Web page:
How Long Was The Longest Prison Sentence?


When you’ve been real bad, they give you life in prison. When you’ve been real, real, bad, they might give you life in prison – and then some. And if you’ve been as bad as Ariel Castro, the infamous kidnapper responsible for the capture, rape, abuse, and detainment of three women over the course of many years, they give you life in prison plus 1000 years in prison, no parole. But is that the worst you can get in terms of prison sentences?

#NAME How Long Was The Longest Prison Sentence?

Not even a little bit. Compare Castro to some other notorious bag guys and life plus 1000 years seems like a walk in the park. Take, for example, Juan Corona – he was responsible for the murder of 25 migrant workers in the early 70’s; he received one life sentence for each of the lives he took. If you do the math on that, based on the average life expectancy of the time period, that’s 1,525 years.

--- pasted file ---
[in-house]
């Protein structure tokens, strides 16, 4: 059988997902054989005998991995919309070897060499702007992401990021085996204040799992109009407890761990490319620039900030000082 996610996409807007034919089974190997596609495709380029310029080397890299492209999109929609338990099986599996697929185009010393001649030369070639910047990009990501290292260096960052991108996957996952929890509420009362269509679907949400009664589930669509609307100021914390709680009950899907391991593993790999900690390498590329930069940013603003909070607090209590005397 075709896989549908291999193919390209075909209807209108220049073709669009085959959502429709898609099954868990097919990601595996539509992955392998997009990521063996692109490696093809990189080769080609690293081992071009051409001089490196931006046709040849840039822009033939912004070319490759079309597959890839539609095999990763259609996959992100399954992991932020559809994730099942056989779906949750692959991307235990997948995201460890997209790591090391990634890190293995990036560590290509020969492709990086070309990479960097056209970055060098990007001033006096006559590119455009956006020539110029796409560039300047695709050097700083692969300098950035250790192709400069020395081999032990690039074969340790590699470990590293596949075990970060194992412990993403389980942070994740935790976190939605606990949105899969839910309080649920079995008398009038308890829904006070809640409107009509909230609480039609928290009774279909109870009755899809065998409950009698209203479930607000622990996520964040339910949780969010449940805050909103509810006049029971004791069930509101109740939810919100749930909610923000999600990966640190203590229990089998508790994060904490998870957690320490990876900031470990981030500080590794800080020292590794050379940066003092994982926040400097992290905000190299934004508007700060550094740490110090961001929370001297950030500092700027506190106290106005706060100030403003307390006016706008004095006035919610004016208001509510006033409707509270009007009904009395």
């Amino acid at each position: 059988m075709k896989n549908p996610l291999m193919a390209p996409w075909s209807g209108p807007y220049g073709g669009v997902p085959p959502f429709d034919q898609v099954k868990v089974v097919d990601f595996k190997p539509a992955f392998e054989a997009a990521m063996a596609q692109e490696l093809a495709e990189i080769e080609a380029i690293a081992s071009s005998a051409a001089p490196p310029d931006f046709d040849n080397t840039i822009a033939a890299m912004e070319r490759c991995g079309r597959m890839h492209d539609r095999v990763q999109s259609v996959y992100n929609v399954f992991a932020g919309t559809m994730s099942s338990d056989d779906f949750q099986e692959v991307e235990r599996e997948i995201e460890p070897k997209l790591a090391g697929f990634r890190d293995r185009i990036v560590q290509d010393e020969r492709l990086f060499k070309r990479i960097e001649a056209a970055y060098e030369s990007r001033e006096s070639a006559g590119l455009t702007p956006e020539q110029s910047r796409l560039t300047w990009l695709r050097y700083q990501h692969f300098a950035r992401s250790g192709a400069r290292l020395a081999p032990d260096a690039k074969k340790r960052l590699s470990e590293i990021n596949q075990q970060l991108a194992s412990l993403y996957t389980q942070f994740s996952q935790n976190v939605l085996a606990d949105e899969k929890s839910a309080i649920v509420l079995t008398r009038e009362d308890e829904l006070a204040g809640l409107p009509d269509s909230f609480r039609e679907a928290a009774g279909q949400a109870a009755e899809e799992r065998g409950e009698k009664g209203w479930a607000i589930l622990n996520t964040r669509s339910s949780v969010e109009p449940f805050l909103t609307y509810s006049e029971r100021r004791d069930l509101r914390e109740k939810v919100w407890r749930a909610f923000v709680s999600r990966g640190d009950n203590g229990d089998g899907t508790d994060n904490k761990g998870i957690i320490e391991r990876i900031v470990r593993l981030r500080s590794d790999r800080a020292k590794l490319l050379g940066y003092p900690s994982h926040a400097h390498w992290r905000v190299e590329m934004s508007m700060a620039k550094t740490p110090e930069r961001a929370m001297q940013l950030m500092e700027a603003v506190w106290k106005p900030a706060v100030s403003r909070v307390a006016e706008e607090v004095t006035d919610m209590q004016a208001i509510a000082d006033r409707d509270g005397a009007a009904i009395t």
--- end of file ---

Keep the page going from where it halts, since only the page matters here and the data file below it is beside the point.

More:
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It gets worse. Bobbie Joe Long of Florida had a huge collection of assaults, rapes, kidnappings, and murders under his belt before finally getting caught. When convicted, he was sentenced to a total of 2,305 years – that was for one five-year sentence, 28 life sentences (estimated based on prevailing life expectancy trends of the time), four 99-year sentences, and a death sentence. You can’t really count the death sentence, but let’s assume it adds quite a bit of weight to that 2,305 years.

In 1993, rapist and kidnapper Darron Anderson was convicted and sentenced to 2200 years in Oklahoma. His big mistake after that was trying to appeal – the court brought his total sentence up to 11,000 years after that. Luckily for Anderson, though, he managed to remove 500 of those years by appealing again.

In America, the official longest sentencing was granted to pedophile and rapist Charles Robinson in 1994, also in Oklahoma (apparently Oklahoma is home of the “infinite prison sentence”). He was convicted on six counts of raping a child, and each conviction gained him 5,000 years in the clink, for a total of 30,000 years.

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But even 30,000 years seems to pale in comparison to a sentence handed down in Spain; in 1972, a mailman named Gabriel Garandos was convicted of failing to deliver a total of 42,768 pieces of mail. The state wanted to give Garanados 9 years apiece, which would have given him a total of 384,912 years behind bars. A fair compromise of 14 years was reached, saving the mailman quite a few lifetimes of jail.